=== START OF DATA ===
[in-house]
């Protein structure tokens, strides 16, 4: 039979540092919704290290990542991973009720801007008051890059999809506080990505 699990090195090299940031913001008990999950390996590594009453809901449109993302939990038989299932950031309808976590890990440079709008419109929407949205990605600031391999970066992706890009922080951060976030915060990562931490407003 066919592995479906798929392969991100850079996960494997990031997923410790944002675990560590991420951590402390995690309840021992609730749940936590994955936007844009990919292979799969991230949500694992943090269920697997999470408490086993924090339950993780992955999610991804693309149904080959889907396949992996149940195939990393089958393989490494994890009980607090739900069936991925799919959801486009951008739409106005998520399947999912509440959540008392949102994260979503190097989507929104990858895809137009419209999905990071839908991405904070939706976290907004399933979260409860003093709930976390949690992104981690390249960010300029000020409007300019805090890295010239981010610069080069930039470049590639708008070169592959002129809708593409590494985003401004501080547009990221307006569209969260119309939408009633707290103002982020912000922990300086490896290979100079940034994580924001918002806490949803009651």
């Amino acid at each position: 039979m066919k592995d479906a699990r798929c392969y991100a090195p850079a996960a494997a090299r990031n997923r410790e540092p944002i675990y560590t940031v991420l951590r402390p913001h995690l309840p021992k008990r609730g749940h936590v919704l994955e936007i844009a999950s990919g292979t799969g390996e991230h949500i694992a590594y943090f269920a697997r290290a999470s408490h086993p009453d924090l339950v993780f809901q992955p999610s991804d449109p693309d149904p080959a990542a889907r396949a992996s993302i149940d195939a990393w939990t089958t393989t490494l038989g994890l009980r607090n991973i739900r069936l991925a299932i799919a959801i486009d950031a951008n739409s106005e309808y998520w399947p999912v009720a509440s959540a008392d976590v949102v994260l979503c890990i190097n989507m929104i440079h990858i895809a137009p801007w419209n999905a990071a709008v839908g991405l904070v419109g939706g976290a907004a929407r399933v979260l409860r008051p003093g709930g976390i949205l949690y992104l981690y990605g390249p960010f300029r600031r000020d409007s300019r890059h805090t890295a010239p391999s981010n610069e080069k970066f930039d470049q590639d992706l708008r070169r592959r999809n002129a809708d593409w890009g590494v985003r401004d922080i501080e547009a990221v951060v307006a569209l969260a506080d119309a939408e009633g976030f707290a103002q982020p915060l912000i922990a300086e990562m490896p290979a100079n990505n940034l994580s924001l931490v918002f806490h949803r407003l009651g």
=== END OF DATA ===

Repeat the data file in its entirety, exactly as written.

[in-house]
């Protein structure tokens, strides 16, 4: 039979540092919704290290990542991973009720801007008051890059999809506080990505 699990090195090299940031913001008990999950390996590594009453809901449109993302939990038989299932950031309808976590890990440079709008419109929407949205990605600031391999970066992706890009922080951060976030915060990562931490407003 066919592995479906798929392969991100850079996960494997990031997923410790944002675990560590991420951590402390995690309840021992609730749940936590994955936007844009990919292979799969991230949500694992943090269920697997999470408490086993924090339950993780992955999610991804693309149904080959889907396949992996149940195939990393089958393989490494994890009980607090739900069936991925799919959801486009951008739409106005998520399947999912509440959540008392949102994260979503190097989507929104990858895809137009419209999905990071839908991405904070939706976290907004399933979260409860003093709930976390949690992104981690390249960010300029000020409007300019805090890295010239981010610069080069930039470049590639708008070169592959002129809708593409590494985003401004501080547009990221307006569209969260119309939408009633707290103002982020912000922990300086490896290979100079940034994580924001918002806490949803009651």
């Amino acid at each position: 039979m066919k592995d479906a699990r798929c392969y991100a090195p850079a996960a494997a090299r990031n997923r410790e540092p944002i675990y560590t940031v991420l951590r402390p913001h995690l309840p021992k008990r609730g749940h936590v919704l994955e936007i844009a999950s990919g292979t799969g390996e991230h949500i694992a590594y943090f269920a697997r290290a999470s408490h086993p009453d924090l339950v993780f809901q992955p999610s991804d449109p693309d149904p080959a990542a889907r396949a992996s993302i149940d195939a990393w939990t089958t393989t490494l038989g994890l009980r607090n991973i739900r069936l991925a299932i799919a959801i486009d950031a951008n739409s106005e309808y998520w399947p999912v009720a509440s959540a008392d976590v949102v994260l979503c890990i190097n989507m929104i440079h990858i895809a137009p801007w419209n999905a990071a709008v839908g991405l904070v419109g939706g976290a907004a929407r399933v979260l409860r008051p003093g709930g976390i949205l949690y992104l981690y990605g390249p960010f300029r600031r000020d409007s300019r890059h805090t890295a010239p391999s981010n610069e080069k970066f930039d470049q590639d992706l708008r070169r592959r999809n002129a809708d593409w890009g590494v985003r401004d922080i501080e547009a990221v951060v307006a569209l969260a506080d119309a939408e009633g976030f707290a103002q982020p915060l912000i922990a300086e990562m490896p290979a100079n990505n940034l994580s924001l931490v918002f806490h949803r407003l009651g």